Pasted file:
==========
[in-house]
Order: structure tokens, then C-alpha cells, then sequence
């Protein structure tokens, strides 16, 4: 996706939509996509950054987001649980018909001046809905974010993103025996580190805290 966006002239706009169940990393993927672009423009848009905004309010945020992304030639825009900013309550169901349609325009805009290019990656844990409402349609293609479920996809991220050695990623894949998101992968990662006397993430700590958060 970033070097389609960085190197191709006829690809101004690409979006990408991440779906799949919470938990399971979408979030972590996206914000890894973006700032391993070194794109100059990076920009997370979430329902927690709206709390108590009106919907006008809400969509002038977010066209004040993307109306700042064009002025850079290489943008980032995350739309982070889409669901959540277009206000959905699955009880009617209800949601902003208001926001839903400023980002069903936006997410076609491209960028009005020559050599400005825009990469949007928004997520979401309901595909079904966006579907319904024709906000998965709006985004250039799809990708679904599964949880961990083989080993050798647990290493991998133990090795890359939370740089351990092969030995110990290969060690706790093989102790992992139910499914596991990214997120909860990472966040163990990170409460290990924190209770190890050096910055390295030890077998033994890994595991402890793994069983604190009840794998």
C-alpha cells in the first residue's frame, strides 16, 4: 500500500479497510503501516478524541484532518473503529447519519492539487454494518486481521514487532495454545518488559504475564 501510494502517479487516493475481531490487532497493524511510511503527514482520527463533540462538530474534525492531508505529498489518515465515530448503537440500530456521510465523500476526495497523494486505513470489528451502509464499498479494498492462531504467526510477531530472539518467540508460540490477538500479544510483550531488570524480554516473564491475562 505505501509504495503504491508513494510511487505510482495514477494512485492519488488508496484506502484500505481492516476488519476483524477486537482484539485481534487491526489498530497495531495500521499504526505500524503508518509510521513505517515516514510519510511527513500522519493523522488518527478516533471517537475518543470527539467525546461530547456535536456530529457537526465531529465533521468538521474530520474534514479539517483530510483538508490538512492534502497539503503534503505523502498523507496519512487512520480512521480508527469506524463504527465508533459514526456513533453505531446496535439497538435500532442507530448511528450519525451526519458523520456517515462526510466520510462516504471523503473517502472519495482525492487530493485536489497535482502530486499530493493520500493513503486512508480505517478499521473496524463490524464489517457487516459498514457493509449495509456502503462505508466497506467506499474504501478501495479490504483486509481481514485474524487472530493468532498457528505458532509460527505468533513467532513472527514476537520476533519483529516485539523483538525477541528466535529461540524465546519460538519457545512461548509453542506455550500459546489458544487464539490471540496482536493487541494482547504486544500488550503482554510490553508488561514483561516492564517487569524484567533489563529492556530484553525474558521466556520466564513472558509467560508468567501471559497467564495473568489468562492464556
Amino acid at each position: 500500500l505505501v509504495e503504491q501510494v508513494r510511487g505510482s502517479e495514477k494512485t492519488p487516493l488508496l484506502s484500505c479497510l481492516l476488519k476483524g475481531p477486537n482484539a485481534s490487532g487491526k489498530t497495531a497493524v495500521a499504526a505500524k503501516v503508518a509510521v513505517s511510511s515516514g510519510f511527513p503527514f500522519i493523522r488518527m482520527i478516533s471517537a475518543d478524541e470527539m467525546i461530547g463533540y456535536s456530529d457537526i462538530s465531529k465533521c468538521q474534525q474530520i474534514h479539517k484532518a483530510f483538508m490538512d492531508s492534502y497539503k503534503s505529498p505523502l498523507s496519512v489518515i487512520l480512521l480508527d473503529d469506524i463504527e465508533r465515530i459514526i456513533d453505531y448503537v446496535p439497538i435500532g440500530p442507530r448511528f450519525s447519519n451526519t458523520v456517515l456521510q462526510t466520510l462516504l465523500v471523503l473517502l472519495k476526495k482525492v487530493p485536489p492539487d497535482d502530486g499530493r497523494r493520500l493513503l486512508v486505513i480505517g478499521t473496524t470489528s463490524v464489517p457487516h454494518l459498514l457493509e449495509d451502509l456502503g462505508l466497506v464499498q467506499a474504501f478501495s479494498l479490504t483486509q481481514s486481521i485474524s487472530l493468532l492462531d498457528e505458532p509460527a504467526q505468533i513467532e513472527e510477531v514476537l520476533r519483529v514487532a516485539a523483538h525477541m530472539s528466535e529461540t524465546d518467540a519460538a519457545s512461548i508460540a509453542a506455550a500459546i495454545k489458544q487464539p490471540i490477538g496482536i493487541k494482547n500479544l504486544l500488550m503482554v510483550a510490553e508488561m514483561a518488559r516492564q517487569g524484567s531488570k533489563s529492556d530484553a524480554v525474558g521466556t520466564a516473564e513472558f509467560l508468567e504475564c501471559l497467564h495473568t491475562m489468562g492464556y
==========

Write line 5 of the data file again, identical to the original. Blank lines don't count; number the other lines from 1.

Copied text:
Amino acid at each position: 500500500l505505501v509504495e503504491q501510494v508513494r510511487g505510482s502517479e495514477k494512485t492519488p487516493l488508496l484506502s484500505c479497510l481492516l476488519k476483524g475481531p477486537n482484539a485481534s490487532g487491526k489498530t497495531a497493524v495500521a499504526a505500524k503501516v503508518a509510521v513505517s511510511s515516514g510519510f511527513p503527514f500522519i493523522r488518527m482520527i478516533s471517537a475518543d478524541e470527539m467525546i461530547g463533540y456535536s456530529d457537526i462538530s465531529k465533521c468538521q474534525q474530520i474534514h479539517k484532518a483530510f483538508m490538512d492531508s492534502y497539503k503534503s505529498p505523502l498523507s496519512v489518515i487512520l480512521l480508527d473503529d469506524i463504527e465508533r465515530i459514526i456513533d453505531y448503537v446496535p439497538i435500532g440500530p442507530r448511528f450519525s447519519n451526519t458523520v456517515l456521510q462526510t466520510l462516504l465523500v471523503l473517502l472519495k476526495k482525492v487530493p485536489p492539487d497535482d502530486g499530493r497523494r493520500l493513503l486512508v486505513i480505517g478499521t473496524t470489528s463490524v464489517p457487516h454494518l459498514l457493509e449495509d451502509l456502503g462505508l466497506v464499498q467506499a474504501f478501495s479494498l479490504t483486509q481481514s486481521i485474524s487472530l493468532l492462531d498457528e505458532p509460527a504467526q505468533i513467532e513472527e510477531v514476537l520476533r519483529v514487532a516485539a523483538h525477541m530472539s528466535e529461540t524465546d518467540a519460538a519457545s512461548i508460540a509453542a506455550a500459546i495454545k489458544q487464539p490471540i490477538g496482536i493487541k494482547n500479544l504486544l500488550m503482554v510483550a510490553e508488561m514483561a518488559r516492564q517487569g524484567s531488570k533489563s529492556d530484553a524480554v525474558g521466556t520466564a516473564e513472558f509467560l508468567e504475564c501471559l497467564h495473568t491475562m489468562g492464556y